The cosmic-ray anisotropy with two years of HAWC

The cosmic-ray anisotropy is, on a basic level, a well-understood phenomenon: protons and other cosmic rays produced by cosmic engines throughout the universe scatter in their paths across interstellar and local magnetic fields, resulting in a slightly inhomogeneous distribution of cosmic rays when they reach Earth from every corner of the sky.

However, this model only partially explains the features of the cosmic-ray anisotropy. A better understanding of the characteristics of this anisotropy will provide insight into the properties of the interstellar medium and can point to locations of cosmic accelerators in our galaxy producing most of the locally observed cosmic ray flux.

In a previous study, HAWC performed its first measurement of the cosmic-ray anisotropy in the energy range of 10 to 500 TeV and found a significant fine structure at the TeV scale, with an interesting feature around 45 TeV.

In a new measurement published recently in The Astrophysical Journal, HAWC has looked deeper into the region between 2 and 73 TeV and has also studied the large-scale anisotropy and the energy dependence between both the small- and large-scale features.

Relative intensity (left) and significance (right) maps showing the locations of the most significant excesses, Regions A, B, C, and the new Region D.  Image: HAWC Collaboratoin


The small-scale features are consistent with previous observations by HAWC and are described by the dominant dipole structure. The large-scale features present quadrupole and octupole patterns, which had been previously observed by other experiments.

“The dipole structure in the anisotropy is a consequence of cosmic rays being generated by an inhomogenous distribution of particle engines and then those cosmic rays zipping about the galaxy in mostly random magnetic fields,” explains Zig Hampel-Arias, who conducted most of this research as a graduate student at WIPAC. However, the predicted strength of this large-scale structure is at least ten times greater than that observed by HAWC. “And this raises questions about the assumed source distribution and the randomness of those magnetic fields,” adds Hampel-Arias. Measurements of the dipole at different energies as well as the finer details from the small-scale structure allow the study of the mechanics of the galactic cosmic-ray system, which we haven’t yet fully understood.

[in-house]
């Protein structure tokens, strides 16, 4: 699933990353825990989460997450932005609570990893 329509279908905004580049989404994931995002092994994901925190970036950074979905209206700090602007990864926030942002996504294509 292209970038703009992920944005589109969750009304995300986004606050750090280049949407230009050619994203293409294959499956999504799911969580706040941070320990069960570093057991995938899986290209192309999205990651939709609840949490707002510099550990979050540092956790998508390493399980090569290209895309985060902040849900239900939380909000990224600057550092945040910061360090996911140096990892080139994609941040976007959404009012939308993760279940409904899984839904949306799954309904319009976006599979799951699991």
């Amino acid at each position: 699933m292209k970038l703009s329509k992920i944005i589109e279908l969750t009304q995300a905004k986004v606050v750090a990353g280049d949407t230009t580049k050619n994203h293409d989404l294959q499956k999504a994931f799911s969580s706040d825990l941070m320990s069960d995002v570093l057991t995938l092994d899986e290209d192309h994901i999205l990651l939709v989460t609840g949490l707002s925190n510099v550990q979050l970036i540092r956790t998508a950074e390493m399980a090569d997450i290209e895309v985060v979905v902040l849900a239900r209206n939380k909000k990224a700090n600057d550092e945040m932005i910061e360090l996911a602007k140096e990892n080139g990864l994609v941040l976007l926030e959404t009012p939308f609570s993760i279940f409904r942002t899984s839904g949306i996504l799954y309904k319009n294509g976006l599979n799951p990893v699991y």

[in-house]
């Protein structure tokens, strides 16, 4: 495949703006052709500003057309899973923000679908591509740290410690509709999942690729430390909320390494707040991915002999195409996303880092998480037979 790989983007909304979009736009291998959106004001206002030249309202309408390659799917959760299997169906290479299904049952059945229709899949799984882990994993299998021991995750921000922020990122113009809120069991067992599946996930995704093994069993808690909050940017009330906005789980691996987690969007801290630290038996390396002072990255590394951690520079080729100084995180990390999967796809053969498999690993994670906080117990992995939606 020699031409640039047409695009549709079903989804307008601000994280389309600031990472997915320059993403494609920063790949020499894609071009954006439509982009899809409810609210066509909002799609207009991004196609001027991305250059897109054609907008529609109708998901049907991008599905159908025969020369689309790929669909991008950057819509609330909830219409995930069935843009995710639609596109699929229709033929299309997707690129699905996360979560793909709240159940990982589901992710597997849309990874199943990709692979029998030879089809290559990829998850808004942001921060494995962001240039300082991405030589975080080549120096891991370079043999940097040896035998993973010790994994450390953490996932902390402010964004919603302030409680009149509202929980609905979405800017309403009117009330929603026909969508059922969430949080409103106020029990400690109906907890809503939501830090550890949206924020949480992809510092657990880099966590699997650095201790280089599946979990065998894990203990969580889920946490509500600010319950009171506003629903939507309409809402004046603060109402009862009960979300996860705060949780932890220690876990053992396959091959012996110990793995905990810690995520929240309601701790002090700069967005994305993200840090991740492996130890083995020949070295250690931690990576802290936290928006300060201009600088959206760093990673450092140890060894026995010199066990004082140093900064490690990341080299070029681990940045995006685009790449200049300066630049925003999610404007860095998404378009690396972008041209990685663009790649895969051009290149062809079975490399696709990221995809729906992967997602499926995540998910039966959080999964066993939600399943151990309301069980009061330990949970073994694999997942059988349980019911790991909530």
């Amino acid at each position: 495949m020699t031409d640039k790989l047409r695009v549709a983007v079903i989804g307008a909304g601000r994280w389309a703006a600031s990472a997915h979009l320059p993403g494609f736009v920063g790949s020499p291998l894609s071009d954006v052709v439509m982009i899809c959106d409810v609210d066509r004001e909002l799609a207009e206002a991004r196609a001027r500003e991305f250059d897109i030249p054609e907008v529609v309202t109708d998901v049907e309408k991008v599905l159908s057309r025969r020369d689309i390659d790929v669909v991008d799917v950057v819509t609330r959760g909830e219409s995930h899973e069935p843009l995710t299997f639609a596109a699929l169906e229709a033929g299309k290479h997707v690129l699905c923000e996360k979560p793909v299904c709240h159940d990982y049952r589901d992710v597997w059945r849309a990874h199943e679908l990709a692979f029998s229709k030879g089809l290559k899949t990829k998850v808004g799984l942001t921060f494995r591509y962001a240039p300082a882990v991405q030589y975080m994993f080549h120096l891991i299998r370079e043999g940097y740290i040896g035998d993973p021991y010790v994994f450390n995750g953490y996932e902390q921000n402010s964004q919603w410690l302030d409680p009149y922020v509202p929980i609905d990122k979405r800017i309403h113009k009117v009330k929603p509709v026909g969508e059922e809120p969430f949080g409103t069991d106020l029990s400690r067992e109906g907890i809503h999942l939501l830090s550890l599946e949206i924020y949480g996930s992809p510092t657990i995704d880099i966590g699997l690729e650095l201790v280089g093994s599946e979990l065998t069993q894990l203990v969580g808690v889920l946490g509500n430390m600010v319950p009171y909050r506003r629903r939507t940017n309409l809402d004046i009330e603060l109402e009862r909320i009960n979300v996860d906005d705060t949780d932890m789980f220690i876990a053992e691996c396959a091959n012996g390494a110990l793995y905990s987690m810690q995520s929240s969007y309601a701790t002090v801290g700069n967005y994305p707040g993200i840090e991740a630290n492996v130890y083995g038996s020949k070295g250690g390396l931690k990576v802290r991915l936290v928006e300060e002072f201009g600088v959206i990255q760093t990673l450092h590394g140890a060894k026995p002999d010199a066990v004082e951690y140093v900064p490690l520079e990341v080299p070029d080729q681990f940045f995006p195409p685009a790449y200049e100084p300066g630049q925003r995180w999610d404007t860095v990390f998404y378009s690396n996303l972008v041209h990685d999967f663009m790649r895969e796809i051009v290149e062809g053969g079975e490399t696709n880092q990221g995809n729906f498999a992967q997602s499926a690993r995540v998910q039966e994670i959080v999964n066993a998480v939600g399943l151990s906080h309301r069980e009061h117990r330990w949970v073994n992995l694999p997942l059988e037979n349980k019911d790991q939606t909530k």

“The most exciting part about this study is the demonstration that both the energy and anisotropy of cosmic rays can be measured simultaneously with high precision,” says Dan Fiorino, who worked on this study as a postdoctoral researcher at the University of Maryland and who also started working on HAWC anisotropy studies as a graduate student at WIPAC. “This allows for HAWC data to be combined with IceCube data to form a daily view of the TeV cosmic-ray sky, which will reveal whether the quadrupole and octupole features are simply artifacts or true consequences of cosmic-ray propagation.”

These new measurements improve the energy resolution by 30% and have also identified new features in the anisotropy map, created with 508 uninterrupted sidereal days between May 2015 and May 2017 and 123 billion air shower events selected. This was one of the largest TeV data sets for the analysis of the cosmic-ray anisotropy and future studies with HAWC will increase the amount of data, thus providing new insights into local cosmic-ray accelerators and interstellar properties.

+ info “Observation of Anisotropy of TeV Cosmic Rays with Two Years of HAWC,” The HAWC Collaboration: A. U. Abeysekara et al. The Astrophysical Journal 865 (2018).